By Dean Popplewell
Together this is still a EUR seller's market despite the news drought. It's not a surprise that the summer doldrums have taken hold of the single unit in Asia with the bulk of the action again confined to a narrow thirty pip range. Europe stop loss exploitation is a different matter. A lack of anything newsworthy on the eurozone crisis leaves the market to weigh up the chances of ECB and Fed stimulus. Did yesterday’s U.S. sales data kill QE3 talks or will we have to wait for the next employment data for solid direction? Overall, despite the lack of participation, this is very much a jobber's market, buy low sell high or sell high buy low, you must remember this, the traditional way to improve your overall position average. The overall environment is still very much a EUR sell mentality.
Market thinking has the single currency increasingly favored as a “the” go to funding currency of choice. This would imply that the correlation between the EUR and intraday risk measures would and should continue to break down or reverse. With the current ongoing environment, it should become increasingly common to experience more trading sessions where the EUR benefits from broad short covering as risk trades are exited and days where the EUR loses ground broadly as risk appetite improves. The EUR is now experiencing more of the yen attributes of days gone past, specifically when it dominated the market funding role.
With little to chew on this morning, the BoE and GBP had the markets full attention before we shift focus towards the North American session. U.K. unemployment claimant count measures fell last month by -5.9K with the previous month revised higher by only +1k rather than the +6.1k initial release. Analysts note that the Olympics has clearly had a positive affect on the headline, but the fall could have been larger had it not been for the changes in the benefit system. More woman were likely added to the claimant count measures as they move from lone parent support (after cuts) to bob seeker's allowance. Despite the negative U.K. labor outlook the overall U.K. economy continues to move sideways.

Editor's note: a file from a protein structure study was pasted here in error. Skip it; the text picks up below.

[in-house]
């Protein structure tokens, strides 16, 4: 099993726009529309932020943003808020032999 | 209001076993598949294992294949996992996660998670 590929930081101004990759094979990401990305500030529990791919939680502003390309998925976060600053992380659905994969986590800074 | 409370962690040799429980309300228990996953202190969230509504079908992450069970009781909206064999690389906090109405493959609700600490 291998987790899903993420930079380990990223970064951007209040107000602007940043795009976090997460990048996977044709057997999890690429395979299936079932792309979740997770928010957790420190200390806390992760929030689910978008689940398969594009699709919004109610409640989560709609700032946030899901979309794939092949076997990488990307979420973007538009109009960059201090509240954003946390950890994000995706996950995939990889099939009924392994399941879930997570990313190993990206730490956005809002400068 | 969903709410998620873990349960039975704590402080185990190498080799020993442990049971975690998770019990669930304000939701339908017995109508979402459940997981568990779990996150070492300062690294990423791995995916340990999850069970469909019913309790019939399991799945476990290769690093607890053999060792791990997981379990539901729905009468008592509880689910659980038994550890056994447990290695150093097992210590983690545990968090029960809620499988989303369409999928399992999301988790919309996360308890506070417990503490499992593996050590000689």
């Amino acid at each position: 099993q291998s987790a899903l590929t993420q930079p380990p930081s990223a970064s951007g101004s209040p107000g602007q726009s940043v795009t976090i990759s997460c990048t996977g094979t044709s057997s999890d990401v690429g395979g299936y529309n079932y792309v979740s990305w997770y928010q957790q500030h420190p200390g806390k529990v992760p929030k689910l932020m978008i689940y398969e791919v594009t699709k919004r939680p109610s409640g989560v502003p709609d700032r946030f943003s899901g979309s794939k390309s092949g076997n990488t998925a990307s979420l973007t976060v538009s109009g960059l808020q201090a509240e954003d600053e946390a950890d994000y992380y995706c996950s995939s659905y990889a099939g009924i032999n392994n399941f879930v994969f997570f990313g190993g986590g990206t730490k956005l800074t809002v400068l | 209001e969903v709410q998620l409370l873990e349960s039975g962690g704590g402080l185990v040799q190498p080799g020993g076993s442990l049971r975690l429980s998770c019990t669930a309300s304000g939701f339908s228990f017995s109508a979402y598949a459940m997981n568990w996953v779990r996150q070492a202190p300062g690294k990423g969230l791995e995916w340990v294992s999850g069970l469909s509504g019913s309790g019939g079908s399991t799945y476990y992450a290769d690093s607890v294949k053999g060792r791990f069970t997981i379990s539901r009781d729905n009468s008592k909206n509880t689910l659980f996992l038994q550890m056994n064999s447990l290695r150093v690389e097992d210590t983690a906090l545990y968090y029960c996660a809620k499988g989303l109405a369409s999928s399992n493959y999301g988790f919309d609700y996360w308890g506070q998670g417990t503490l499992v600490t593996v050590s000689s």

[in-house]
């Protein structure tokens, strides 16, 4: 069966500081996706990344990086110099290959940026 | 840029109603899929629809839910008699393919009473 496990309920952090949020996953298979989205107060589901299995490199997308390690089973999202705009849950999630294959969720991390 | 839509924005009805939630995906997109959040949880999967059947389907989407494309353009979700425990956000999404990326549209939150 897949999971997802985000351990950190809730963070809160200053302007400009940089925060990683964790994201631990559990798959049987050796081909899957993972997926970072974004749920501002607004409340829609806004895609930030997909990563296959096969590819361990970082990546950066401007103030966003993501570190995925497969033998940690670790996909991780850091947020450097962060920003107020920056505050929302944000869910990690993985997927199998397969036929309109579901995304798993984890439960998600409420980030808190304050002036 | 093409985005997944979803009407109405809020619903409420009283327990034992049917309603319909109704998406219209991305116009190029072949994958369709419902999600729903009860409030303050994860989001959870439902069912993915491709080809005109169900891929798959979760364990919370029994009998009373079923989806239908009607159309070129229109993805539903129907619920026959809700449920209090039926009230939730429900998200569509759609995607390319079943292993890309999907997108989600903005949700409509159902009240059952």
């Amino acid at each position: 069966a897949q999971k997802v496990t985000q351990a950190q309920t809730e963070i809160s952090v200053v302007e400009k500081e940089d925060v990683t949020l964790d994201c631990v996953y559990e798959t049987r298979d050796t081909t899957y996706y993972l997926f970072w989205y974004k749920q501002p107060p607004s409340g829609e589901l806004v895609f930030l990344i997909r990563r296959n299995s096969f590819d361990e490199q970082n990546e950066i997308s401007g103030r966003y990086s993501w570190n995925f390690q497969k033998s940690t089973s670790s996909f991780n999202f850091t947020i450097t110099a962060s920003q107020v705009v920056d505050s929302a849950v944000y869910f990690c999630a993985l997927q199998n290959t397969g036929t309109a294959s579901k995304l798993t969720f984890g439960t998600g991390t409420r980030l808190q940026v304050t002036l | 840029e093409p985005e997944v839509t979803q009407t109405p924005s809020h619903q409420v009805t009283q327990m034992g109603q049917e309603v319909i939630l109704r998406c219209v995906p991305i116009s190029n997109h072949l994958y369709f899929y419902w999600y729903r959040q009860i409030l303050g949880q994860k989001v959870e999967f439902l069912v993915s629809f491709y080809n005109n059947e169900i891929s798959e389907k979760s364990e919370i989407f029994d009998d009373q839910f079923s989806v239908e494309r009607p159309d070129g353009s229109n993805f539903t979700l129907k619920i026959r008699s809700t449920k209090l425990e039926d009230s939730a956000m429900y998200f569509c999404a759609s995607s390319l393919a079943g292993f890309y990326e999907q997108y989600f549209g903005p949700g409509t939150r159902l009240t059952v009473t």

The BoE minutes suggested that the U.K. economy may not be as weak as Q2 growth figures suggest and that a new lending scheme would be to boost activity in H2. The MPC voted unanimously to maintain the size of the BoE’s bond-buying stimulus program at +375b and to keep its key interest rates at +0.5%. However, Governor King seems to be trying to talk down the pound with his comments following the release of the minutes. Again, he has firmly reiterated that the risks from the eurozone debt crisis remains substantial and said the pound's “recent strength outright versus the EUR weakens rebalancing risks.” The initial reaction for Cable after the MPC release was to ascend towards 1.57, now let's see if King’s comments have any weight or perhaps sterling is still seen as the “best of a bad lot.”
Today’s Empire Fed manufacturing is the month's first benchmark in the states. Market consensus expects a stable reading after July’s slight anomaly, a big bounce. The U.S. IP print is expected to record another solid monthly gain mostly due to the weather. Analysts and the market will be leaning towards the data providing support for further recovery in risk sentiment. However, this will only muddy the water even more for prospects of a QE3 Fed program next month. Last month's CPI numbers are expected to remain in its subdued state.
The overall market remains relatively short in anticipation of deeper losses in the coming sessions. However, the weaker of these positions are slowly being squeezed. The retail sector sits somewhat neutral, with a larger outright interest demand off the pace at 1.23 and heft s/l’s below that. Neutral sells appear at 1.2385 trough 1.2410, just ahead of more market stop-losses parked above 1.2420. Medium term bias continues to look to the downside, however, these lofty heights are beginning to become uninspiring.